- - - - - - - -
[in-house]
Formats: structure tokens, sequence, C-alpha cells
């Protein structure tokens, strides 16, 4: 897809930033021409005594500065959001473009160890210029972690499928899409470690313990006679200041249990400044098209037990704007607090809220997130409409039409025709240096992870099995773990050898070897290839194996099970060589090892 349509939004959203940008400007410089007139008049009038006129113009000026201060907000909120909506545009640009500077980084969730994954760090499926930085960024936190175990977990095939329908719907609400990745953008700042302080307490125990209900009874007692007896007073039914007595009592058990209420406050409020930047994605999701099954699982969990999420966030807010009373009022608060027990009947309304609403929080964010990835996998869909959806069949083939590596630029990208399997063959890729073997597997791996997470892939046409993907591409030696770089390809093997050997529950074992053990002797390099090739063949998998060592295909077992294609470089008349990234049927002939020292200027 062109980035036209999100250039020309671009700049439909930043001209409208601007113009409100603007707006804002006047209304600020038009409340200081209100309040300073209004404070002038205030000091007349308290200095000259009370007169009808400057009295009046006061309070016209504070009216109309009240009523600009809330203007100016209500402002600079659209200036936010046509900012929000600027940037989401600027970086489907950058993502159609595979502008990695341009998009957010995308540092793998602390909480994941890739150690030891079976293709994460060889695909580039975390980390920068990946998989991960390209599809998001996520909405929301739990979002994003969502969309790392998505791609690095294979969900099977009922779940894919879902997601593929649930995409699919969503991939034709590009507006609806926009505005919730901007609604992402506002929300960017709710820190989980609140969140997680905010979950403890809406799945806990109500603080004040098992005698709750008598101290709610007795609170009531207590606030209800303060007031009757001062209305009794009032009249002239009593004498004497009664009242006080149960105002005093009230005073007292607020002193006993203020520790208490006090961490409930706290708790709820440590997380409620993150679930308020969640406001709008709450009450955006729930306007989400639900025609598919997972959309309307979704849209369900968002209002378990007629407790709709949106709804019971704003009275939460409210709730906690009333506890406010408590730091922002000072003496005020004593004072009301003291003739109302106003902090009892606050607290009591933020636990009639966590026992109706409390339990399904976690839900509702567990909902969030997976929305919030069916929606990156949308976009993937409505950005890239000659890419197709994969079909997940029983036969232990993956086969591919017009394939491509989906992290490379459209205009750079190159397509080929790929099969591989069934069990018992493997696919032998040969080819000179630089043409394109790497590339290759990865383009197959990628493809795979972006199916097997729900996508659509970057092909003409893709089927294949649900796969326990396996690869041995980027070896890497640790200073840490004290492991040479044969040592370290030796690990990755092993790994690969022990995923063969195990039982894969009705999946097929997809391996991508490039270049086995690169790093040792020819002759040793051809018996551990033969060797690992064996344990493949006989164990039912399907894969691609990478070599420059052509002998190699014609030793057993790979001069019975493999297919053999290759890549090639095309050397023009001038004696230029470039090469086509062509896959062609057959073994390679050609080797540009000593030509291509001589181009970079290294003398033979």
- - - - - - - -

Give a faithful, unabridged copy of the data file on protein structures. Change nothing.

[in-house]
Formats: structure tokens, sequence, C-alpha cells
């Protein structure tokens, strides 16, 4: 897809930033021409005594500065959001473009160890210029972690499928899409470690313990006679200041249990400044098209037990704007607090809220997130409409039409025709240096992870099995773990050898070897290839194996099970060589090892 349509939004959203940008400007410089007139008049009038006129113009000026201060907000909120909506545009640009500077980084969730994954760090499926930085960024936190175990977990095939329908719907609400990745953008700042302080307490125990209900009874007692007896007073039914007595009592058990209420406050409020930047994605999701099954699982969990999420966030807010009373009022608060027990009947309304609403929080964010990835996998869909959806069949083939590596630029990208399997063959890729073997597997791996997470892939046409993907591409030696770089390809093997050997529950074992053990002797390099090739063949998998060592295909077992294609470089008349990234049927002939020292200027 062109980035036209999100250039020309671009700049439909930043001209409208601007113009409100603007707006804002006047209304600020038009409340200081209100309040300073209004404070002038205030000091007349308290200095000259009370007169009808400057009295009046006061309070016209504070009216109309009240009523600009809330203007100016209500402002600079659209200036936010046509900012929000600027940037989401600027970086489907950058993502159609595979502008990695341009998009957010995308540092793998602390909480994941890739150690030891079976293709994460060889695909580039975390980390920068990946998989991960390209599809998001996520909405929301739990979002994003969502969309790392998505791609690095294979969900099977009922779940894919879902997601593929649930995409699919969503991939034709590009507006609806926009505005919730901007609604992402506002929300960017709710820190989980609140969140997680905010979950403890809406799945806990109500603080004040098992005698709750008598101290709610007795609170009531207590606030209800303060007031009757001062209305009794009032009249002239009593004498004497009664009242006080149960105002005093009230005073007292607020002193006993203020520790208490006090961490409930706290708790709820440590997380409620993150679930308020969640406001709008709450009450955006729930306007989400639900025609598919997972959309309307979704849209369900968002209002378990007629407790709709949106709804019971704003009275939460409210709730906690009333506890406010408590730091922002000072003496005020004593004072009301003291003739109302106003902090009892606050607290009591933020636990009639966590026992109706409390339990399904976690839900509702567990909902969030997976929305919030069916929606990156949308976009993937409505950005890239000659890419197709994969079909997940029983036969232990993956086969591919017009394939491509989906992290490379459209205009750079190159397509080929790929099969591989069934069990018992493997696919032998040969080819000179630089043409394109790497590339290759990865383009197959990628493809795979972006199916097997729900996508659509970057092909003409893709089927294949649900796969326990396996690869041995980027070896890497640790200073840490004290492991040479044969040592370290030796690990990755092993790994690969022990995923063969195990039982894969009705999946097929997809391996991508490039270049086995690169790093040792020819002759040793051809018996551990033969060797690992064996344990493949006989164990039912399907894969691609990478070599420059052509002998190699014609030793057993790979001069019975493999297919053999290759890549090639095309050397023009001038004696230029470039090469086509062509896959062609057959073994390679050609080797540009000593030509291509001589181009970079290294003398033979």